Twitter’s future under Elon Musk remains shrouded in uncertainty after the billionaire appeared to ignore an online poll saying he should step down.
On Monday, more than 57% of users who voted in a poll Musk posted on Twitter said he should step down as CEO.
Musk had said he would respect the result, but after the numbers were revealed, he went silent before returning to Twitter to suggest that future polls should only be open to those who pay for the Twitter Blue subscription service.
He also seemed to agree with a suggestion that the vote was skewed by fake accounts.
The ongoing saga has led to more questions about the stability of the entrepreneur’s reign after two turbulent months at the helm of the site, with some asking whether he always planned to run Twitter this way or is now simply bored from their last purchase and is looking elsewhere for something more impactful.
While appearing in U.S. court in November as part of a Tesla case, Musk said he hoped to find someone else to run Twitter’s day-to-day operations “over time,” but his apparent stubbornness about the survey result suggests that he may not be planning to step aside just yet.
Now the Tesla boss has been accused by Bill Gates of causing further polarization on the platform with his push for more free speech and looser content moderation, with the Microsoft founder telling the Financial Times Musk’s decision to “seat of the pants”. to style is to “shake up” the online division.
His chaotic tenure at the social media platform has also begun to worry Tesla shareholders, who have seen the value of their shares drop substantially since Musk took over Twitter in October and oversaw a series of of controversial decisions that commentators suggested damaged its credibility with its investors. and, above all, his personal wealth.
Advertisers have also expressed concern about the direction the company has taken under the billionaire, with many pausing their ad spend on the platform over concerns about the type of content their brands might appear on.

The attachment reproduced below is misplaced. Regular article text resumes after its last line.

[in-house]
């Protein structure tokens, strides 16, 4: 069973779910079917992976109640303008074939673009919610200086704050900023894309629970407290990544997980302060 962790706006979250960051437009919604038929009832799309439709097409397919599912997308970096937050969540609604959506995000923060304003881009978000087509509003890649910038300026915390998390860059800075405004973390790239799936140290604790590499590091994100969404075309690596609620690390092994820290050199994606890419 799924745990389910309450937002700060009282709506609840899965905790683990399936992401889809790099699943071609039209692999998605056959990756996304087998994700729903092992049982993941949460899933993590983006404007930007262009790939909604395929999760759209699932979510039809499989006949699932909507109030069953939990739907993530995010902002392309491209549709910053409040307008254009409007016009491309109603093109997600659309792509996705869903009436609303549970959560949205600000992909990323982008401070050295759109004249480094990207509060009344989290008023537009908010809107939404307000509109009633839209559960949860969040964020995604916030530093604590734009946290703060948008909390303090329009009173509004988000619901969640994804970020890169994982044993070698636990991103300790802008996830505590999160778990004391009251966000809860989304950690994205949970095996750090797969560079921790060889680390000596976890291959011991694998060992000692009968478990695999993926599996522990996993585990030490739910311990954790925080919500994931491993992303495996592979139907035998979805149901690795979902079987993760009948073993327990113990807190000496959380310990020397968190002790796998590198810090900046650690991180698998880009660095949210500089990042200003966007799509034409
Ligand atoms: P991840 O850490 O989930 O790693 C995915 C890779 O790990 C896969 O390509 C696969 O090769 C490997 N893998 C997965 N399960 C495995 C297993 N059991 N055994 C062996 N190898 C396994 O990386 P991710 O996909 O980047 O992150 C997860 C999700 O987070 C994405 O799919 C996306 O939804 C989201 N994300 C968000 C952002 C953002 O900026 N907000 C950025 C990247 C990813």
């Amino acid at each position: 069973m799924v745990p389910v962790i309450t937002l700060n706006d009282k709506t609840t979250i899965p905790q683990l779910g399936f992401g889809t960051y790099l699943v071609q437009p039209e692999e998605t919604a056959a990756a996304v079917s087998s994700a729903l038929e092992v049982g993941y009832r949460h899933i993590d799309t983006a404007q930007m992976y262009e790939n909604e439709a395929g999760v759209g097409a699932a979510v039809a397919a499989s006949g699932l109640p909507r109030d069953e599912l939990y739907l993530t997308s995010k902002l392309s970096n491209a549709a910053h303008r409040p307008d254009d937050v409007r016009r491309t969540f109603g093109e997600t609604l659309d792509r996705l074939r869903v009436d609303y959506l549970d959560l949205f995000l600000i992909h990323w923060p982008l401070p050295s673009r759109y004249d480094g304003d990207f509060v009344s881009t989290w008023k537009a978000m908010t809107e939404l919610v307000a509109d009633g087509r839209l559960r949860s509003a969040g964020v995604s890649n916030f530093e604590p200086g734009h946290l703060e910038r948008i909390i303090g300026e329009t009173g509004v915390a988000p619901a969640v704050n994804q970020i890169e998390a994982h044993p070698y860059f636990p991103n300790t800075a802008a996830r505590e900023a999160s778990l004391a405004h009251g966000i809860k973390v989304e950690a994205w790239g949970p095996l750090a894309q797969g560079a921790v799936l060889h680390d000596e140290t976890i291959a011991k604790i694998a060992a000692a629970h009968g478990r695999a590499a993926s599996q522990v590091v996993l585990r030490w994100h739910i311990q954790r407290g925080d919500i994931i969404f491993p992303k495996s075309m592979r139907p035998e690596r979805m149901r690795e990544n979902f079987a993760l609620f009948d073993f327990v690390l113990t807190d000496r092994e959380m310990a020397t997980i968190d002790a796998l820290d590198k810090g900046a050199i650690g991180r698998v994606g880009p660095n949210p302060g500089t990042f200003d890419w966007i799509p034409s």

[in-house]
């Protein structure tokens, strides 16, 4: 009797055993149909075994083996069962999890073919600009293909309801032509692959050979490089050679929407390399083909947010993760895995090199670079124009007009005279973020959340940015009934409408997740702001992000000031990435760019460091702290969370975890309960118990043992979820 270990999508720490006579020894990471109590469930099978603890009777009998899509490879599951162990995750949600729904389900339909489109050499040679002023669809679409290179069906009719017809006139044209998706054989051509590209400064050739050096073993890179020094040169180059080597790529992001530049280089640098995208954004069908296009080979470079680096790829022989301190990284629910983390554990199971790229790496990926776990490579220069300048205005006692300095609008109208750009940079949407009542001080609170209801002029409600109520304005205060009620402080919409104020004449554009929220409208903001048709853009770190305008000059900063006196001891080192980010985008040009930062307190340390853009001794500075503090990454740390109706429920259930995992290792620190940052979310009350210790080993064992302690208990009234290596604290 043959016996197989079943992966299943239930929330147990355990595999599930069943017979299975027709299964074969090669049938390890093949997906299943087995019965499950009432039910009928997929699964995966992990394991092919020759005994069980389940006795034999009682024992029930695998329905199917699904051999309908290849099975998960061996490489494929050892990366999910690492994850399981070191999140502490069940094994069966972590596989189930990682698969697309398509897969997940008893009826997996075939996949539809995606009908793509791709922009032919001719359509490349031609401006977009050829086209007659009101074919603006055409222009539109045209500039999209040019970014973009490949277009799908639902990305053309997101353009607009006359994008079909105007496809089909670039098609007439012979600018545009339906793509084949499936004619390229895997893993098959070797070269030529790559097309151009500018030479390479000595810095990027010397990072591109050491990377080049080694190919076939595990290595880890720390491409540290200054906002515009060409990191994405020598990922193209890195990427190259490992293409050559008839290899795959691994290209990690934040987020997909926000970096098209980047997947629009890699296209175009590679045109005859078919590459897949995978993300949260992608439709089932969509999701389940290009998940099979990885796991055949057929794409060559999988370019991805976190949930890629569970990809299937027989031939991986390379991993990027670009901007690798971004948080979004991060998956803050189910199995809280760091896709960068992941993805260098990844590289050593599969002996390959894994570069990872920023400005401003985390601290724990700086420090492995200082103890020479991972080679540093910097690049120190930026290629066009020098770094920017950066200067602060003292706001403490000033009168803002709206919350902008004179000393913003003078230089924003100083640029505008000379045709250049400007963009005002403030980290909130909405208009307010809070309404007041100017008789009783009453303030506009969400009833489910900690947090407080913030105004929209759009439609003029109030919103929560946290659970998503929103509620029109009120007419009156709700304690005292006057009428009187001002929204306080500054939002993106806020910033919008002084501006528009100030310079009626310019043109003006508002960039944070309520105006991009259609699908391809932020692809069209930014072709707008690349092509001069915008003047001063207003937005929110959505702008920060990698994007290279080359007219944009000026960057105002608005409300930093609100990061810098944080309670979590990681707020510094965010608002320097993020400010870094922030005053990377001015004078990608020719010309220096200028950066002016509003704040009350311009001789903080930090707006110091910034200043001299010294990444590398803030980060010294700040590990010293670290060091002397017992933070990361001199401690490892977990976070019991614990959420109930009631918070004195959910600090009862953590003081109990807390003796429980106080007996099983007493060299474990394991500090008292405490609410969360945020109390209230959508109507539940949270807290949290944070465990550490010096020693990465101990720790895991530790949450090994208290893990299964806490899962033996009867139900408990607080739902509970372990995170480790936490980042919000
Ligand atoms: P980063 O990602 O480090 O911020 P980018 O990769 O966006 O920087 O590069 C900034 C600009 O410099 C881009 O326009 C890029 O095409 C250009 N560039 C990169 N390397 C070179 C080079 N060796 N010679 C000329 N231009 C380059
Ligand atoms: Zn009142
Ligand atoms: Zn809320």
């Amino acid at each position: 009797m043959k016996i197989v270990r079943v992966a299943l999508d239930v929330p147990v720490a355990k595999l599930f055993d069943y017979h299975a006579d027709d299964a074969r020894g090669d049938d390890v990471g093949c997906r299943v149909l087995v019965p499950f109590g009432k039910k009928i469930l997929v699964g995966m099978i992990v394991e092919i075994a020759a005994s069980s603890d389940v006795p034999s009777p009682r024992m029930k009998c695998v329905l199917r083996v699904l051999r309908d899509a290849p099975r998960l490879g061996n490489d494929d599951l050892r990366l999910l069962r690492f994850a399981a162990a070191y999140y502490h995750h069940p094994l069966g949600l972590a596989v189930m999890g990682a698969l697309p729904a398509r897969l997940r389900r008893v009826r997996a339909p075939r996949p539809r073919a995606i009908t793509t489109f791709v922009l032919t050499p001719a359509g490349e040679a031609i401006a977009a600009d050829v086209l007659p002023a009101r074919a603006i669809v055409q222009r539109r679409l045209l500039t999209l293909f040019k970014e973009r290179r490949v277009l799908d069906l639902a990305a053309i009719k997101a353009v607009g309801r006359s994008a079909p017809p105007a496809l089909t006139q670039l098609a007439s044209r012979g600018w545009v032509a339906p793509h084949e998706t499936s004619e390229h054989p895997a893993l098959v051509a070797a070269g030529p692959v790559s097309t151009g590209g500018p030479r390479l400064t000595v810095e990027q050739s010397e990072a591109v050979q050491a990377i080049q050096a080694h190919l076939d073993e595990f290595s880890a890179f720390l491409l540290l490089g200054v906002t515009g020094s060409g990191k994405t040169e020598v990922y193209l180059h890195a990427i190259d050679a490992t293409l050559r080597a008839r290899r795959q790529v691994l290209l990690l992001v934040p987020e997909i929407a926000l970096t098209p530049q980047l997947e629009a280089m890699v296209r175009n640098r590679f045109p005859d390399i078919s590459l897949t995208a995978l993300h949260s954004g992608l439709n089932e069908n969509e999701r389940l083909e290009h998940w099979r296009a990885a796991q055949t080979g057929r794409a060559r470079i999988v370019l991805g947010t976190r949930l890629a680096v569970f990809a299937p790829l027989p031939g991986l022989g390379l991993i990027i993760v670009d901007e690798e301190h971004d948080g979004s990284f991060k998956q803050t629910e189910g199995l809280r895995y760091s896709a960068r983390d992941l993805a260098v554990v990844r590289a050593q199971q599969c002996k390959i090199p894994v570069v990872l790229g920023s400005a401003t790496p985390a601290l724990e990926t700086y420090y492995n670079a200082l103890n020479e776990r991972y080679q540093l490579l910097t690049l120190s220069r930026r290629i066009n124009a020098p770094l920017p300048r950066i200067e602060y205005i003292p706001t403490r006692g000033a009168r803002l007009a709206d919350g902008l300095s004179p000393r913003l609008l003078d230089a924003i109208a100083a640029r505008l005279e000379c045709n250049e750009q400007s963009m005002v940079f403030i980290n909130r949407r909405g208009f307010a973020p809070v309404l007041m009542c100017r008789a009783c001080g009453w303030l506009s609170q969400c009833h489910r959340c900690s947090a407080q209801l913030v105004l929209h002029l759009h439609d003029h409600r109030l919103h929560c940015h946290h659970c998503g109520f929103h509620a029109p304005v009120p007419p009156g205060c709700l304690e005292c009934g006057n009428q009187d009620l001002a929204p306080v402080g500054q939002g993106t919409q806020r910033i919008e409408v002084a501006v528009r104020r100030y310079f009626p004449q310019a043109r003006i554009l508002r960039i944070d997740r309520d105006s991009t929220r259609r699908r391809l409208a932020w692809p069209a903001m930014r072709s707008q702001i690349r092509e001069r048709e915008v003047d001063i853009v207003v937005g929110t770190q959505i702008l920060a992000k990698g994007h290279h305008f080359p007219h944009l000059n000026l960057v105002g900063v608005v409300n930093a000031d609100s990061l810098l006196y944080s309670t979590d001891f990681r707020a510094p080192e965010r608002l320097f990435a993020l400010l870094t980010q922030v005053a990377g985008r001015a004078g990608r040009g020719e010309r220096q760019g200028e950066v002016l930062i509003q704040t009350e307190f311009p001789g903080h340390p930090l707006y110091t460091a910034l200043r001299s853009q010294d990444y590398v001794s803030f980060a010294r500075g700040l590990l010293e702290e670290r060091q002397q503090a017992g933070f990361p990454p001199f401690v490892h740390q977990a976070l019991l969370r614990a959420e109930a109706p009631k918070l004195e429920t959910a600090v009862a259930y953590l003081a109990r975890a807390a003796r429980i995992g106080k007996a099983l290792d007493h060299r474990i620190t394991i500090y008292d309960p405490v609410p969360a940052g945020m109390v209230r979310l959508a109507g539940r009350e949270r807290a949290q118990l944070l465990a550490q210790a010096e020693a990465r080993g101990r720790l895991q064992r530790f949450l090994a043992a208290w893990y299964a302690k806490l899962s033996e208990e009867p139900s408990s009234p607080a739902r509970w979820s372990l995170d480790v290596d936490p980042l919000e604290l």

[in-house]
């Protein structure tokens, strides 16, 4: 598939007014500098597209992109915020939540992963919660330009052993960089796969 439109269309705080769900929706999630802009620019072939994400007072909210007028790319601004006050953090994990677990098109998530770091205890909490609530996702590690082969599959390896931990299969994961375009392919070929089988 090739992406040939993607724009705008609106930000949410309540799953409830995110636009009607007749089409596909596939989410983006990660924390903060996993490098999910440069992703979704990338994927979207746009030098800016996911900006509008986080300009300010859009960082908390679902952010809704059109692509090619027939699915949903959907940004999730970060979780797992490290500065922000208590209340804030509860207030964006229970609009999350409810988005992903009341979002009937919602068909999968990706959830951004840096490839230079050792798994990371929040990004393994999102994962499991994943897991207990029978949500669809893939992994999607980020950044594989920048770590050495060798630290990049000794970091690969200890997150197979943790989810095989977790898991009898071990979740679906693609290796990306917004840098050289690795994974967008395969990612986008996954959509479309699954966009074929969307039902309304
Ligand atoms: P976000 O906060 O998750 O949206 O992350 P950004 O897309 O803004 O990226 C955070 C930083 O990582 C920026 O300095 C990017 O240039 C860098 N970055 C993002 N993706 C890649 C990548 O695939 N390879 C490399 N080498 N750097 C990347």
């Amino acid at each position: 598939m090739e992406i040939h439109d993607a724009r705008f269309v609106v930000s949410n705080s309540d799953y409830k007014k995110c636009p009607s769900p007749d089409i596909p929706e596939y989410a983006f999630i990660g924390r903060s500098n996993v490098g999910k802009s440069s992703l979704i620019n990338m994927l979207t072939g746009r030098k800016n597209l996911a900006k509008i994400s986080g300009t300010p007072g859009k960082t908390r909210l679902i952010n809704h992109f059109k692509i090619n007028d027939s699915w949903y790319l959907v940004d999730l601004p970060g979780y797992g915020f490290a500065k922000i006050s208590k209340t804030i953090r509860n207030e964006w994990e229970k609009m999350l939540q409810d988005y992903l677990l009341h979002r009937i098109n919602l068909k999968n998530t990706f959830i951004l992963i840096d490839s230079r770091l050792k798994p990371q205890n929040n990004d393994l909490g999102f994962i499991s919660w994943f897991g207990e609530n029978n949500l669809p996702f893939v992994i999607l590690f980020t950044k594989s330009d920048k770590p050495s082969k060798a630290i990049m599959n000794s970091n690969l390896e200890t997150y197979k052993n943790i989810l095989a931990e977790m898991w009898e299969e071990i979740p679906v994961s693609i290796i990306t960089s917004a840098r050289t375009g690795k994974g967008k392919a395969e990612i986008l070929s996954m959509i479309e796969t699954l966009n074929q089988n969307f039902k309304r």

This outside pressure is believed to be one of the reasons why Musk publicly suggested he step down as CEO, but the lack of clear acknowledgment of the outcome has only created more uncertainty, it has been argued.
Thomas Walters, co-founder of marketing agency Billion Dollar Boy, said even Musk’s departure as CEO may not be enough to settle some Twitter stakeholders.
“Under Musk’s ownership, Twitter has been dogged by uncertainty. And if there’s one thing advertisers on the platforms need, it’s reassurance,” he said.
“While Musk’s departure may be a step in the right direction to restore some trust between brands on the platform, it nevertheless adds even more uncertainty to its near-term future.
“Who will be in charge? Once they’re up and running, how much operational influence will Musk continue to have? What will the updated content moderation policies look like? These are just a few of the many questions advertisers will be asking, and the answers are unlikely to come anytime soon.
“Even when the responses do come, it’s hard to say whether or not they’ll be enough to reassure advertisers that Twitter is a brand-safe environment.”
When he released the survey about his leadership future, the Tesla boss said there is “no successor” lined up and warned users to be careful what they wish for.
What role Musk will play in this future is still unclear.